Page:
It’s time for No. 7 in Minny

By Jim Souhan
Updated: October 26, 2010

MINNEAPOLIS — Welcome back, T-Jack.

It says here that you, Tarvaris Jackson, should start at quarterback on Sunday.

Those who don’t want to see you play will point out that you are no Brett Favre. At the moment, I think that is the greatest compliment you could receive.

Jackson should start Sunday precisely because he is not Favre, who has threatened to ruin a potential championship season for the team that bribed him with (at least) $16 million to work for four months.

Jackson starting on the road against New England, with its myriad blitzes, is not ideal. In fact, under normal circumstances, it would be an idea to be avoided like unwrapped Halloween candy.

These are not normal circumstances. Favre can’t be allowed to play hurt, or to play hurtfully.

Favre held out from training camp, until the Vikings gave him a raise. He started slowly, costing the Vikings what, with a little more passing precision, should have been victories against New Orleans and Miami, victories that would have the Vikings in first place in the NFC North today.

Sunday night, in the most important and symbolic game of the season to date, Favre threw away another victory, tossing three second-half interceptions, including one that was returned for a touchdown.

Monday, Childress revealed that Favre has a fractured left ankle. Many will call this a bad break. I say it’s good timing. Favre did not deserve to keep the starting job after playing with such reckless disregard for his teammates Sunday.

The Vikings rank 24th in passing. Favre ranks 30th in passer rating, behind a Lions backup and two Raiders, and just ahead of Derek Anderson and two Panthers.

His injuries give Childress a chance to yank Favre without officially benching him. It would be the height of selfishness for Favre to try to extend his record consecutive-games streak by playing hurt.

Luckily for Childress, the injuries are serious enough that he shouldn’t have to pretend to care about Favre’s feelings.

Childress was wrong about a few things Sunday night — like taking a knee at the end of the first half, and not challenging a bobbled touchdown catch by Packers tight end Andrew Quarless — but he was right when he considered benching Favre.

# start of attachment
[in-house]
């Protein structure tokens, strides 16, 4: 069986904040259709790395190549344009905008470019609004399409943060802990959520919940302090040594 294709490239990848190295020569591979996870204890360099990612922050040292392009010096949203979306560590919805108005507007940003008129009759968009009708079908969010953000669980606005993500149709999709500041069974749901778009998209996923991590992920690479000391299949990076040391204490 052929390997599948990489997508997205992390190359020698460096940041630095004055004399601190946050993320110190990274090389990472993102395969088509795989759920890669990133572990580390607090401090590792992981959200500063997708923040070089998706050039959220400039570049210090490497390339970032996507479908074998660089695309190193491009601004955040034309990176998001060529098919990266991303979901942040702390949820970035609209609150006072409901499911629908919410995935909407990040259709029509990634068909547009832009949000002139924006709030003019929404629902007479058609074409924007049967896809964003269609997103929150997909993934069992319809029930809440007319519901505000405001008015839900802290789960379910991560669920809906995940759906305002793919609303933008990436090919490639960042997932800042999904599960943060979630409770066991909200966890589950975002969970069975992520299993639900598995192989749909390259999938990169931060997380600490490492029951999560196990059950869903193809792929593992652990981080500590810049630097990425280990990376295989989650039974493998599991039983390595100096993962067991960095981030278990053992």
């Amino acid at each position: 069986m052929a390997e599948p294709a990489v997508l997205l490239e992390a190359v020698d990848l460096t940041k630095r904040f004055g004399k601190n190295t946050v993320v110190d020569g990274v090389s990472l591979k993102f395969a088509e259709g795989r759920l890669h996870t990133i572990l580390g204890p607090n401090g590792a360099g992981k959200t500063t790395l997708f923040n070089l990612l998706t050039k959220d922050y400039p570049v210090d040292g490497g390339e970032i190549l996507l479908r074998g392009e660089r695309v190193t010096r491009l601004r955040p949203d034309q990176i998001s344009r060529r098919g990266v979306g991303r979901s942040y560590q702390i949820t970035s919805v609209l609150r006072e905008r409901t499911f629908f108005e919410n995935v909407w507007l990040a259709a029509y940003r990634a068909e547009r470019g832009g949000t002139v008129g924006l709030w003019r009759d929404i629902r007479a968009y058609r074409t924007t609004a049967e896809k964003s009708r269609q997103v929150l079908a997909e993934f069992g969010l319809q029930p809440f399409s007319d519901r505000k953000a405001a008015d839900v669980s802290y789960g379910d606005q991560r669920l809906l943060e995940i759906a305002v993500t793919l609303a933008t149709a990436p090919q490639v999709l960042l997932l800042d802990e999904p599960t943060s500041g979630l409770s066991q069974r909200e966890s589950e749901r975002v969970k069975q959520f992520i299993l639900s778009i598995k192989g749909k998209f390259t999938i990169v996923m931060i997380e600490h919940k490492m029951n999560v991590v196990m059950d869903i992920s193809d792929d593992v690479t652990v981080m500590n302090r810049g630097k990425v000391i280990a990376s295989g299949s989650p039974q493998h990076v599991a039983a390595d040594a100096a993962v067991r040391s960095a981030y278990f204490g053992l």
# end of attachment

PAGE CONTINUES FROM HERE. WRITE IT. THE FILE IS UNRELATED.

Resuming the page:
When you’re the head coach of an NFL team with aspirations, you have to enforce standards. Favre did not live up to the standards of a franchise quarterback on Sunday.

Jackson might not fare any better than Bad Brett but, under the circumstances, he’s worth a try. His arm strength and mobility could produce a few big plays a game for a team that, with Favre under center, has yet to produce a pass play of more than 37 yards.

Favre has been going downhill, physically, since opening night.

Keeping him out of the lineup will enable him to heal and prepare for the second half of the season, when the Vikings could still emerge as the most dangerous and talented team in the NFC.

Keeping him out of the lineup could enable Childress, who appears to dislike Favre every bit as much as Favre dislikes him, to regain some measure of control over the offense.

Only four NFL teams have scored fewer points than the Vikings, despite the presence of skill players such as Percy Harvin, Randy Moss, Adrian Peterson and Visanthe Shiancoe.

When the Vikings first signed Favre, they spoke of him “managing” the offense, allowing the talented players around him to carry the load.

This season, Favre has been the nation’s biggest mismanager this side of Wall Street.

Even with a loss on Sunday at New England, the season would not be lost, not if the Vikings can right an offense that sliced through Dallas and New Orleans in the playoffs last year. There will be time, over the last nine games, to make the playoffs in the watered-down NFC.

Let Favre sit. Let him heal. Let him think about how he’d like to end his career — as a washed-up quarterback who dragged down an entire team, or a legend who made one last run to glory.